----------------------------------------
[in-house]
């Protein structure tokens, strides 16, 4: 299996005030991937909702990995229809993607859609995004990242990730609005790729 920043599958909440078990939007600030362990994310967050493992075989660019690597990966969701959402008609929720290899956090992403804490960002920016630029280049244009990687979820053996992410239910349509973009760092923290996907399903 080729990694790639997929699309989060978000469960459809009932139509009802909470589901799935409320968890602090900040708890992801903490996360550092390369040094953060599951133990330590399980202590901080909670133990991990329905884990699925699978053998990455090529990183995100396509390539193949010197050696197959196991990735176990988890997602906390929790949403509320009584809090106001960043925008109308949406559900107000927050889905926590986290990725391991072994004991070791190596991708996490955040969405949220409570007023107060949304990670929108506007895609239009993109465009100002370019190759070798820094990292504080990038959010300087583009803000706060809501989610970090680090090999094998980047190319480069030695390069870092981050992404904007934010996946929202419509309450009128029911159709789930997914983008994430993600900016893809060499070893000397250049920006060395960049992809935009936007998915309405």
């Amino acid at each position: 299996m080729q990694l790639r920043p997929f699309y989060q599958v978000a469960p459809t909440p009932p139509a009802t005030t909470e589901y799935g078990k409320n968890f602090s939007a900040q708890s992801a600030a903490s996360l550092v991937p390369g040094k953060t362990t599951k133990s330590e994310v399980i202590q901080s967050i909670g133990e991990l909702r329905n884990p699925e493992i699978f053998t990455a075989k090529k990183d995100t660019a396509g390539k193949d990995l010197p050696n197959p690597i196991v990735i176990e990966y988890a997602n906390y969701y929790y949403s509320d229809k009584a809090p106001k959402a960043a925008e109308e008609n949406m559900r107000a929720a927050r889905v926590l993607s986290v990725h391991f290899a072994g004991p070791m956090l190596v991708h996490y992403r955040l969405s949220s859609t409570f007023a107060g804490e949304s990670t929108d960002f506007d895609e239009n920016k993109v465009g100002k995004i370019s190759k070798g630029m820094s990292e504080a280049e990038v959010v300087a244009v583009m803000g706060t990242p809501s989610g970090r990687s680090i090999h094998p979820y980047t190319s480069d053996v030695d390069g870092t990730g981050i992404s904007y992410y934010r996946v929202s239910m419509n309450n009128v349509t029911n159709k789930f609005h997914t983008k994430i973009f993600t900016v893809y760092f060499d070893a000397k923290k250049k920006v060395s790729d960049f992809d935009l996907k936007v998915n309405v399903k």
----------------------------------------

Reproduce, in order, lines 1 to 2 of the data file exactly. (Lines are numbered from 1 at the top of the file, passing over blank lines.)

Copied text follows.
[in-house]
């Protein structure tokens, strides 16, 4: 299996005030991937909702990995229809993607859609995004990242990730609005790729 920043599958909440078990939007600030362990994310967050493992075989660019690597990966969701959402008609929720290899956090992403804490960002920016630029280049244009990687979820053996992410239910349509973009760092923290996907399903 080729990694790639997929699309989060978000469960459809009932139509009802909470589901799935409320968890602090900040708890992801903490996360550092390369040094953060599951133990330590399980202590901080909670133990991990329905884990699925699978053998990455090529990183995100396509390539193949010197050696197959196991990735176990988890997602906390929790949403509320009584809090106001960043925008109308949406559900107000927050889905926590986290990725391991072994004991070791190596991708996490955040969405949220409570007023107060949304990670929108506007895609239009993109465009100002370019190759070798820094990292504080990038959010300087583009803000706060809501989610970090680090090999094998980047190319480069030695390069870092981050992404904007934010996946929202419509309450009128029911159709789930997914983008994430993600900016893809060499070893000397250049920006060395960049992809935009936007998915309405």